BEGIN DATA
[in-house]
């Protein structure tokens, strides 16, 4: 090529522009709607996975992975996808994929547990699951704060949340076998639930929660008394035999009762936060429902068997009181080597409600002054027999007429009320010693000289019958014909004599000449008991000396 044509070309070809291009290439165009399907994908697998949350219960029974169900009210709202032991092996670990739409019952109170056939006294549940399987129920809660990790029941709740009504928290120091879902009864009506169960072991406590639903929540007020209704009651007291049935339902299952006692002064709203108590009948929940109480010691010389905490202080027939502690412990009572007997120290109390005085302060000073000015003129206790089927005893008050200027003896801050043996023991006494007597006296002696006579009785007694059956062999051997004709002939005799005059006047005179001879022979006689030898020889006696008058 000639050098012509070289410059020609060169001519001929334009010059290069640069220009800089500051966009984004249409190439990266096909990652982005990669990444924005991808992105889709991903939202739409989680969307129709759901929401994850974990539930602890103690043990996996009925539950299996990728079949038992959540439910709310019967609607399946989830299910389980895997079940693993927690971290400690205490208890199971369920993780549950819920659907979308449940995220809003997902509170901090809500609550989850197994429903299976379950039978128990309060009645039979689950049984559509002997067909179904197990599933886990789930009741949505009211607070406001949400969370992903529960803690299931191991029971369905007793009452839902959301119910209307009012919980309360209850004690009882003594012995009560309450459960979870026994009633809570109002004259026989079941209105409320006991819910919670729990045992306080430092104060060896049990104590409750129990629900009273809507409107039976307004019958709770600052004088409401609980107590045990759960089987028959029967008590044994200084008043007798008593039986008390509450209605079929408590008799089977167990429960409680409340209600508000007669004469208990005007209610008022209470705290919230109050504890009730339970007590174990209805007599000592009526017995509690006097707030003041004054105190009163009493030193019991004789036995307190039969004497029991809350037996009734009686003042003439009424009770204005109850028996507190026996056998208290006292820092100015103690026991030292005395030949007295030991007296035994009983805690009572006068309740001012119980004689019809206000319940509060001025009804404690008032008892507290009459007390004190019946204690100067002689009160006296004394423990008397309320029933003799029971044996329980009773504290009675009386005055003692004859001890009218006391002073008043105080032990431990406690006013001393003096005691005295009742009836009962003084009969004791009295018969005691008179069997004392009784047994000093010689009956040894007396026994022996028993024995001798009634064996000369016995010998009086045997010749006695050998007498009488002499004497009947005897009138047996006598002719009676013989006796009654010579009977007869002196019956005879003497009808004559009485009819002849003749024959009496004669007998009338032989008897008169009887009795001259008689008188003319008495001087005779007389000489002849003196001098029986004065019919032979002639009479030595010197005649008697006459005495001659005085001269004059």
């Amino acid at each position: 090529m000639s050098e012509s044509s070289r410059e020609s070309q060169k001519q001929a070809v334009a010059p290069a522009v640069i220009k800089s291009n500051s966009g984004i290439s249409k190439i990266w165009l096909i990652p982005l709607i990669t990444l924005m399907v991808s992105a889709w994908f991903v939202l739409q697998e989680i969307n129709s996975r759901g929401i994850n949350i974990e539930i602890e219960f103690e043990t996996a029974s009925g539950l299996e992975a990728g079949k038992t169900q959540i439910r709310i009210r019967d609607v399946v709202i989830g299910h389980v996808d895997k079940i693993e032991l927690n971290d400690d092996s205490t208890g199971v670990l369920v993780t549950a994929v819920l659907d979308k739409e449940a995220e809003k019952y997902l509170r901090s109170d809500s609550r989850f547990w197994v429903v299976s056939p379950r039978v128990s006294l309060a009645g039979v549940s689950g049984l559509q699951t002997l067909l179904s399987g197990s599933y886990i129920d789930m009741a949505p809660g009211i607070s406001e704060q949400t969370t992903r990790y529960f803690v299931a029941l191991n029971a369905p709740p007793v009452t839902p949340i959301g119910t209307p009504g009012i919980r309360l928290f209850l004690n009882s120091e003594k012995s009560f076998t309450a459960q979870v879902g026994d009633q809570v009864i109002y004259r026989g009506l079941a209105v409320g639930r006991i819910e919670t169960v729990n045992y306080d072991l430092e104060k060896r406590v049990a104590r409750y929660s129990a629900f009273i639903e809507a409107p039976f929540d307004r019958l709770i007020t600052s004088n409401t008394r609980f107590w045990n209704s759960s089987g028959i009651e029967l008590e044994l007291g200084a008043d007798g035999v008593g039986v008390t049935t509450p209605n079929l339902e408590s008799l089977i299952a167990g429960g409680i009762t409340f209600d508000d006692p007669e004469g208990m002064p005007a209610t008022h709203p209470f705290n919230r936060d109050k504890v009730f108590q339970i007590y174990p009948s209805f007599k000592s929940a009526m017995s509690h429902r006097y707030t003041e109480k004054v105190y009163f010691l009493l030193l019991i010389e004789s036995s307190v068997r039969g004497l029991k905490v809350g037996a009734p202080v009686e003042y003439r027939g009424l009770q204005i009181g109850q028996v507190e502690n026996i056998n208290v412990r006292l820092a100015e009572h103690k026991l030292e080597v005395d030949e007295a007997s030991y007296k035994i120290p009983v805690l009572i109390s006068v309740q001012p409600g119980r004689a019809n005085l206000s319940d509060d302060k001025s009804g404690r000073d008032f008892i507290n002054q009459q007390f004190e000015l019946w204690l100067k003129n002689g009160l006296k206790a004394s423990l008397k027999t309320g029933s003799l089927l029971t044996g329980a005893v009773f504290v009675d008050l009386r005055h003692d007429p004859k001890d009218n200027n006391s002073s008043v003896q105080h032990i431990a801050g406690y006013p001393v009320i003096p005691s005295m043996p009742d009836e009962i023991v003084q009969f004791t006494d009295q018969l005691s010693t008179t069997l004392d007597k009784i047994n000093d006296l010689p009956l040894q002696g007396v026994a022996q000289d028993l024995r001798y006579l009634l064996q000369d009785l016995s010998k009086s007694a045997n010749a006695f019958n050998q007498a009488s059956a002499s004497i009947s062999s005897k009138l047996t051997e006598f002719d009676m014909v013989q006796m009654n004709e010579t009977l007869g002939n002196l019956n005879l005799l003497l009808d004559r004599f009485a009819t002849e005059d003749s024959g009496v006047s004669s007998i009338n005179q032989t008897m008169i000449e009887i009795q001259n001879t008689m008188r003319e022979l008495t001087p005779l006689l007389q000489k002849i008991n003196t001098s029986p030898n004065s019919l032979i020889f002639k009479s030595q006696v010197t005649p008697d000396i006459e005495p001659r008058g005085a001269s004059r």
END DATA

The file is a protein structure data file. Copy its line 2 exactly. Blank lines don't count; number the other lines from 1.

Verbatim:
């Protein structure tokens, strides 16, 4: 090529522009709607996975992975996808994929547990699951704060949340076998639930929660008394035999009762936060429902068997009181080597409600002054027999007429009320010693000289019958014909004599000449008991000396 044509070309070809291009290439165009399907994908697998949350219960029974169900009210709202032991092996670990739409019952109170056939006294549940399987129920809660990790029941709740009504928290120091879902009864009506169960072991406590639903929540007020209704009651007291049935339902299952006692002064709203108590009948929940109480010691010389905490202080027939502690412990009572007997120290109390005085302060000073000015003129206790089927005893008050200027003896801050043996023991006494007597006296002696006579009785007694059956062999051997004709002939005799005059006047005179001879022979006689030898020889006696008058 000639050098012509070289410059020609060169001519001929334009010059290069640069220009800089500051966009984004249409190439990266096909990652982005990669990444924005991808992105889709991903939202739409989680969307129709759901929401994850974990539930602890103690043990996996009925539950299996990728079949038992959540439910709310019967609607399946989830299910389980895997079940693993927690971290400690205490208890199971369920993780549950819920659907979308449940995220809003997902509170901090809500609550989850197994429903299976379950039978128990309060009645039979689950049984559509002997067909179904197990599933886990789930009741949505009211607070406001949400969370992903529960803690299931191991029971369905007793009452839902959301119910209307009012919980309360209850004690009882003594012995009560309450459960979870026994009633809570109002004259026989079941209105409320006991819910919670729990045992306080430092104060060896049990104590409750129990629900009273809507409107039976307004019958709770600052004088409401609980107590045990759960089987028959029967008590044994200084008043007798008593039986008390509450209605079929408590008799089977167990429960409680409340209600508000007669004469208990005007209610008022209470705290919230109050504890009730339970007590174990209805007599000592009526017995509690006097707030003041004054105190009163009493030193019991004789036995307190039969004497029991809350037996009734009686003042003439009424009770204005109850028996507190026996056998208290006292820092100015103690026991030292005395030949007295030991007296035994009983805690009572006068309740001012119980004689019809206000319940509060001025009804404690008032008892507290009459007390004190019946204690100067002689009160006296004394423990008397309320029933003799029971044996329980009773504290009675009386005055003692004859001890009218006391002073008043105080032990431990406690006013001393003096005691005295009742009836009962003084009969004791009295018969005691008179069997004392009784047994000093010689009956040894007396026994022996028993024995001798009634064996000369016995010998009086045997010749006695050998007498009488002499004497009947005897009138047996006598002719009676013989006796009654010579009977007869002196019956005879003497009808004559009485009819002849003749024959009496004669007998009338032989008897008169009887009795001259008689008188003319008495001087005779007389000489002849003196001098029986004065019919032979002639009479030595010197005649008697006459005495001659005085001269004059």